When it comes to emotional draw, nowhere comes even close to Kyoto in its capacity to tug at Japanese heartstrings. As the nation’s capital for over a millennium, Kyoto was the wellspring of so much of their culture, and so most Japanese nurture feelings of especial fondness for that city. And as evident in its bristling of World Heritage Sites, Kyoto is clearly not deficient in cultural and historical attractions. But Kyoto also happens to be Japan’s seventh-largest city, and much of it bears the aspect of a modern metropolis. For a city with ancient origins that has managed to retain more thoroughly its old character packaged in a delightful green setting, the visitor should head to nearby Nara.
Nara was in fact Japan’s capital long before that young upstart Kyoto was even thought of. Then known as Heijokyo, Nara enjoyed its principal status almost continuously from 710 until 784. And when Nara became the seat of government, Japan achieved both its first true capital and its first real city. Before Heijokyo was established, the location of the capital changed frequently. But eight emperors had their palace in Heijokyo, and the stability lent by this permanent metropolis proved instrumental in allowing an exceptional flourishing of the arts, crafts and industry.
The eighth century was a time of mounting confidence for Japan even though it was still under the cultural sway of its imperial neighbor across the East China Sea. So when Japan came to plan its bold new capital, it took as its model China’s Changan, then the greatest city in the world. Like Changan, Nara was executed on a grand scale, built to a grid pattern of square blocks intersected by broad avenues. Nothing like it had been seen in Japan before.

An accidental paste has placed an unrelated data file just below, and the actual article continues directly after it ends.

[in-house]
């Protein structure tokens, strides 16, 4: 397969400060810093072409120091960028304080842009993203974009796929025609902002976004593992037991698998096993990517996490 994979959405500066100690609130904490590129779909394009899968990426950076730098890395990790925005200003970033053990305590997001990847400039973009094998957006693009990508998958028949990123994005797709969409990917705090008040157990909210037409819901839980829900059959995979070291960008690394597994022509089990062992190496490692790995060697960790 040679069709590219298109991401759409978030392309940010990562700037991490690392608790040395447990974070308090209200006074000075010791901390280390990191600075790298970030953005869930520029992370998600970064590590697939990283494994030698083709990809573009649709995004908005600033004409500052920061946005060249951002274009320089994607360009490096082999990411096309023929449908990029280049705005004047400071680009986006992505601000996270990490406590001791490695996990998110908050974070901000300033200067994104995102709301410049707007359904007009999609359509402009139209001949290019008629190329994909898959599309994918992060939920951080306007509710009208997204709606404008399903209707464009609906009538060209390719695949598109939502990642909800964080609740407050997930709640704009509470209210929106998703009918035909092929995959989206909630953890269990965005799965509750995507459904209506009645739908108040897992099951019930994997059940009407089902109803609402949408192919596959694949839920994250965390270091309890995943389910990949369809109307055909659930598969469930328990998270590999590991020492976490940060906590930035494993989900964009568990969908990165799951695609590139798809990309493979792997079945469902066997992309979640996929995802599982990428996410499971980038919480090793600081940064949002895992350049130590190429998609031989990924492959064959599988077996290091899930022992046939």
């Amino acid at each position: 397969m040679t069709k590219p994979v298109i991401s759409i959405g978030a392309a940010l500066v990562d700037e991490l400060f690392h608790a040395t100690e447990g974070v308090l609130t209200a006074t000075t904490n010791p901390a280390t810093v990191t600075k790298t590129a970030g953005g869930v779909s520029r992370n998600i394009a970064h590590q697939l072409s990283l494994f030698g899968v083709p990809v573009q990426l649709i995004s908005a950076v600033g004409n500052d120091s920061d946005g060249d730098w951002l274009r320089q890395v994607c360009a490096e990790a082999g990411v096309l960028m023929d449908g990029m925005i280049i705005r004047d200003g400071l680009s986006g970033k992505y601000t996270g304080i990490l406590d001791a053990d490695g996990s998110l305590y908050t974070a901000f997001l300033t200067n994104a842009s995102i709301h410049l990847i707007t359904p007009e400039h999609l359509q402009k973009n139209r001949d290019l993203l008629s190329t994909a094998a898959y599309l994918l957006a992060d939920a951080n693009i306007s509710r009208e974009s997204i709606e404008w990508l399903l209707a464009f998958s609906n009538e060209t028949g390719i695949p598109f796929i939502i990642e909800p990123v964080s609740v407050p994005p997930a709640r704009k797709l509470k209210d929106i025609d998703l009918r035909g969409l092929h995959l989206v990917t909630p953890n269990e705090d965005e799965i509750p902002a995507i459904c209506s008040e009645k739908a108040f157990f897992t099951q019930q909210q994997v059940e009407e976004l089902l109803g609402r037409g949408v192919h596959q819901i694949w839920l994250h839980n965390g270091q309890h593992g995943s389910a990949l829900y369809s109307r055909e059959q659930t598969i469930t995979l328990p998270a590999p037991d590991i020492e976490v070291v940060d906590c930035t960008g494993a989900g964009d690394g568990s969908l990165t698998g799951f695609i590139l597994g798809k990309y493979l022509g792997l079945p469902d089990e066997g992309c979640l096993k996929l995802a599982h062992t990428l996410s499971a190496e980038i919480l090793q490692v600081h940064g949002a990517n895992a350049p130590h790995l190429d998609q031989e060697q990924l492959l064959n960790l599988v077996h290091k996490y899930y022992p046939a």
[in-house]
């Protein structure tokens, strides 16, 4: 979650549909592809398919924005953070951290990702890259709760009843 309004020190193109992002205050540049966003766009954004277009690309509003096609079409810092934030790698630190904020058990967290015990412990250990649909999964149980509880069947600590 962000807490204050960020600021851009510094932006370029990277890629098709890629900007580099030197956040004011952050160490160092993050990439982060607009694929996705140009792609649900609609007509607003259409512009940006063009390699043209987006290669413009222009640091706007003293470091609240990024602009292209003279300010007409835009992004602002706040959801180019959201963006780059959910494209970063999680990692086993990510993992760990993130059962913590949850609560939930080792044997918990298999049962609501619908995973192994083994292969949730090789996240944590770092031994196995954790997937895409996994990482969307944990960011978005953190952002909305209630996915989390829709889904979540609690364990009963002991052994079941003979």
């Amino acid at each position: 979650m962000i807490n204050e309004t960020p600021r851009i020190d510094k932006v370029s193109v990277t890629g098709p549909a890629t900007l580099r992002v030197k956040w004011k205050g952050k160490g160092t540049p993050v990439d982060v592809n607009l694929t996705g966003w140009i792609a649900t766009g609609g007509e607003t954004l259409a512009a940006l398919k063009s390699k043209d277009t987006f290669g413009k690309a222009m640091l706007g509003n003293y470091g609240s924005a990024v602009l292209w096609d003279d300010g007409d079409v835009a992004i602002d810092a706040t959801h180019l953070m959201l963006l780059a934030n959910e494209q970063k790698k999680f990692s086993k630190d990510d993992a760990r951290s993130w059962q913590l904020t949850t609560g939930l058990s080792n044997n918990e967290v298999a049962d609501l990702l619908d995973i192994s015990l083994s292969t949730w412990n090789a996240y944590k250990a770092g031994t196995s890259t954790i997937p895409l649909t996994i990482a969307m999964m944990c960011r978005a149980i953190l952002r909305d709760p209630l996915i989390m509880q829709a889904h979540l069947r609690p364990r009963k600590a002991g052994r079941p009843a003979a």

Sadly, all that grandeur was not to last. After the capital moved in 784, it wasn’t too long before the abandoned palace site had reverted to rice paddies. With recent reconstruction work, though, it is possible to picture what Nara was like in its glory days. Suzaku Gate, rebuilt in its original red-and-white finery in 1998, was the main entranceway to Heijo Palace. Here, in great ceremonies, young aristocratic men and women would assemble so that they could coyly exchange love poems under the benevolent gaze of the emperor, which was how they did things in an age before online dating. Even in renovated form, today’s gate is a magnificent sight as it opens up to the expansive former palace grounds and the distant shape of the Imperial Audience Hall. Back in its heyday, for those privileged to enter, it must have been a spectacular sight at the heart of the nation.
When the planners got to work building a majestic new capital worthy of this burgeoning country, they were clearly told to think big. So in building Todai-ji—the temple that was to become in effect a national cathedral—they didn’t skimp on pomp. Construction work on the Great Hall of Todai-ji began in 747, and it was meant to seriously impress. It still does. Though the subsequent ravages of fire have meant that today’s building is just around two-thirds the size of the original, it is still the world’s largest wooden building.